The ability to use energy in a convenient, flexible and scalable form, whether for cooking or transport or electricity has eluded hundreds of millions. The questions first addressed are: what does the consumer want and what does the service provider need. What is shown through fieldwork is that if indeed engineering design and innovation meet these requirements, the consumer willingness to pay becomes much higher than expected. Using data mini-grids deployed in two countries with hundreds of consumers the tradeoffs between cost, reliability, generation and storage sizing are discussed. The deployments provide an understanding of consumer behavior and electricity demand and business models for deploying energy solutions and energy efficiency. Some technological challenges remain and will be illustrated. I will also touch upon a study we are doing in the Indian context, looking 50 years ahead to examine what an electricity system that is 80% renewable looks like? The study looks at the specific climatic context and the geography of India to develop some conceptual ideas and then computations to demonstrate the vital role of understanding future diurnal and seasonal load profiles and the role of storage. Finally, the talk will address the potential role of lean information systems in rural settings for service delivery. Drawing from an example in Nigeria, we will demonstrate the ability to carry out nimble planning, budgetary allocation and evaluation using such tools.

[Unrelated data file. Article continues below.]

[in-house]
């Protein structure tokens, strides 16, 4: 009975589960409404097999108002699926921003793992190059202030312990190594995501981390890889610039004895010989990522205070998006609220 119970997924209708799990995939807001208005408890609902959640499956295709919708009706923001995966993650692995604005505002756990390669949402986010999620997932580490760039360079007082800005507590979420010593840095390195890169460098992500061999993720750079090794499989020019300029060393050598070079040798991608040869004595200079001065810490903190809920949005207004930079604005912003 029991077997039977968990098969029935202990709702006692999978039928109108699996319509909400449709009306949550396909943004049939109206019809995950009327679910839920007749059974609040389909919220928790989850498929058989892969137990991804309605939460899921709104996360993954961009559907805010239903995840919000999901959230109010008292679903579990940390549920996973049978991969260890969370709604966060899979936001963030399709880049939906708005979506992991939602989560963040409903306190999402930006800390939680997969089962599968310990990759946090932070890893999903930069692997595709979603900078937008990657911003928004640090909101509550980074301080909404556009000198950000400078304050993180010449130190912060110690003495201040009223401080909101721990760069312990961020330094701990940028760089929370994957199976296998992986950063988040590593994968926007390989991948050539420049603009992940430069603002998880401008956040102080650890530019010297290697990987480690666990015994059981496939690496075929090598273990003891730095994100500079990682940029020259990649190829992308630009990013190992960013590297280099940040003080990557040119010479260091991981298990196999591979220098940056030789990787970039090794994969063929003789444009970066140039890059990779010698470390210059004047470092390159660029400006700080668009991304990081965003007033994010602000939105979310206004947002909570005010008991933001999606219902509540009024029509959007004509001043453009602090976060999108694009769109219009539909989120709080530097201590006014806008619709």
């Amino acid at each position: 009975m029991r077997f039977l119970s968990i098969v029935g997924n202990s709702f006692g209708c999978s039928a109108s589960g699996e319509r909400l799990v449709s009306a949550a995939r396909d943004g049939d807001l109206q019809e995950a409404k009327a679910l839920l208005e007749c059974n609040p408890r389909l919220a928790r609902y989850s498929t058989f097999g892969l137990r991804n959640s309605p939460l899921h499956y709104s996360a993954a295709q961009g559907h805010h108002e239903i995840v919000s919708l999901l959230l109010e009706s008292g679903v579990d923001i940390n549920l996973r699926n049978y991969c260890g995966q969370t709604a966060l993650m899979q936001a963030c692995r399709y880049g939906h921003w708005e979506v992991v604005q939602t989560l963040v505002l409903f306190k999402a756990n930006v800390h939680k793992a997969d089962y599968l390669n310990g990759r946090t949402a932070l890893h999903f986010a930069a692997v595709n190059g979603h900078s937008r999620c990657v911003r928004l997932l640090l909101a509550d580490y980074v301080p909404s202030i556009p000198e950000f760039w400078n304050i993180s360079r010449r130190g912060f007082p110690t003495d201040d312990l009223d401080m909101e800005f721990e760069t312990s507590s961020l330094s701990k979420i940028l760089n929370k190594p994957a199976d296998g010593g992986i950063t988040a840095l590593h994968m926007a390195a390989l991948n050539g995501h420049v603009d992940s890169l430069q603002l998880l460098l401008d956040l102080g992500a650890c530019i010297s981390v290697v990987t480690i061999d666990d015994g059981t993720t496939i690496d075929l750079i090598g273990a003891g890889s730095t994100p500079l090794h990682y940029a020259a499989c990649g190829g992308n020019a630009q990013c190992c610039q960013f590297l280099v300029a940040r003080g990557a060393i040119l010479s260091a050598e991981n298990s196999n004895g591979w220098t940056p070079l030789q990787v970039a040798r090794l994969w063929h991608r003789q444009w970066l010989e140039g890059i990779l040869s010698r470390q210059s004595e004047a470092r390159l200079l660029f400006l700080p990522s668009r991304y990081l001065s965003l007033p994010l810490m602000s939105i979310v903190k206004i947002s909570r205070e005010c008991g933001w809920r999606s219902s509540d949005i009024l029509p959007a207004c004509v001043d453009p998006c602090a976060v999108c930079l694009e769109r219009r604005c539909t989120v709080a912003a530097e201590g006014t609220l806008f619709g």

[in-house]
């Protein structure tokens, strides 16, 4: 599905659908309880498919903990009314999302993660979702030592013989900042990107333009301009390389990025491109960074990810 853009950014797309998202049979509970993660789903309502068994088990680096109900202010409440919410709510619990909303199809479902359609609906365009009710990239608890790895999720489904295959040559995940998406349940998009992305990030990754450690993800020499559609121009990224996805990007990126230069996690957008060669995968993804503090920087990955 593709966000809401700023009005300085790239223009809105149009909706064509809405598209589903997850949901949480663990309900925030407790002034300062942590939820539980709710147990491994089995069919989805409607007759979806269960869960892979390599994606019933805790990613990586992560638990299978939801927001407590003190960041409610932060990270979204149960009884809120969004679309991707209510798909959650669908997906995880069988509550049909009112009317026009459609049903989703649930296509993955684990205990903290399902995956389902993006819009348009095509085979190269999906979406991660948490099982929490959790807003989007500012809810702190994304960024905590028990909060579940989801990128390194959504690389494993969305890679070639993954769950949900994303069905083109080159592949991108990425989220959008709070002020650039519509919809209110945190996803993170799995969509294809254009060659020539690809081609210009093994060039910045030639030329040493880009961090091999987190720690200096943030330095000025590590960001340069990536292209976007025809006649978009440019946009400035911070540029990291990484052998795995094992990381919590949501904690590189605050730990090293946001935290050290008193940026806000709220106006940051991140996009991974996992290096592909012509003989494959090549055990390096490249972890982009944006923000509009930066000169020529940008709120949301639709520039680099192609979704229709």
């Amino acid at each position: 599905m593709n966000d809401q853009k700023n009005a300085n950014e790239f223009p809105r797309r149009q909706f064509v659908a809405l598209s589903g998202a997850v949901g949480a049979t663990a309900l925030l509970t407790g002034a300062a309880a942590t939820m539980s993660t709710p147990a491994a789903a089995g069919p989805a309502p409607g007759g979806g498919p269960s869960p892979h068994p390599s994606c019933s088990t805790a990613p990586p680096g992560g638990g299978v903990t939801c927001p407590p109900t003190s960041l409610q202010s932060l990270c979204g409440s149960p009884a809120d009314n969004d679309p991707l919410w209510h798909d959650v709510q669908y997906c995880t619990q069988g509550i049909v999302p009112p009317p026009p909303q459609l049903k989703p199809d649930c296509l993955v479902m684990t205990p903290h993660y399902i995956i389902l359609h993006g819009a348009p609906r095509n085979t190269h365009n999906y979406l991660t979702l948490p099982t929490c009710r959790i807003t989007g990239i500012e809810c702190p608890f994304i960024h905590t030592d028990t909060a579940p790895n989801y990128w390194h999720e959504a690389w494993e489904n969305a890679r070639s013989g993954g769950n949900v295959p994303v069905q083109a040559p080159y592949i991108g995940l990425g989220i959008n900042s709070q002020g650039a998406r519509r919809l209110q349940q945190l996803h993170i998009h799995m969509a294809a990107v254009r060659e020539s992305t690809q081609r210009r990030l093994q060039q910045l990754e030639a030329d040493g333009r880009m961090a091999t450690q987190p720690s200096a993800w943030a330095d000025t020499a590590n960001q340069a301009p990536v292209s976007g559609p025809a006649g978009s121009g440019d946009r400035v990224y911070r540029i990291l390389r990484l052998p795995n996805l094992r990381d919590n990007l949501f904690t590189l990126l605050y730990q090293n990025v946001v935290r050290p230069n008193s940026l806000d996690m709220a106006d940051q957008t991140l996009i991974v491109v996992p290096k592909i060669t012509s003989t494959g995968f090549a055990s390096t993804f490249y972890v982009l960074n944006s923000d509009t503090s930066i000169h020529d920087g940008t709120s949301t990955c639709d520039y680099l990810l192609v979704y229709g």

Vijay Modi is Professor of Mechanical Engineering in the School of Engineering and Applied Science at Columbia University. He is also a member of the Earth Institute faculty. He received his B.Tech from IIT Bombay and Ph.D. from Cornell University in 1984. Prof. Modi’s areas of expertise are energy resources and conversion technologies. His particular thematic and geographic areas of focus are energy access and the nexus of food/water/energy in developing countries. His laboratory, the Sustainable Engineering Lab (SEL), has been responsible for technologies such as “Shared Solar”, tools.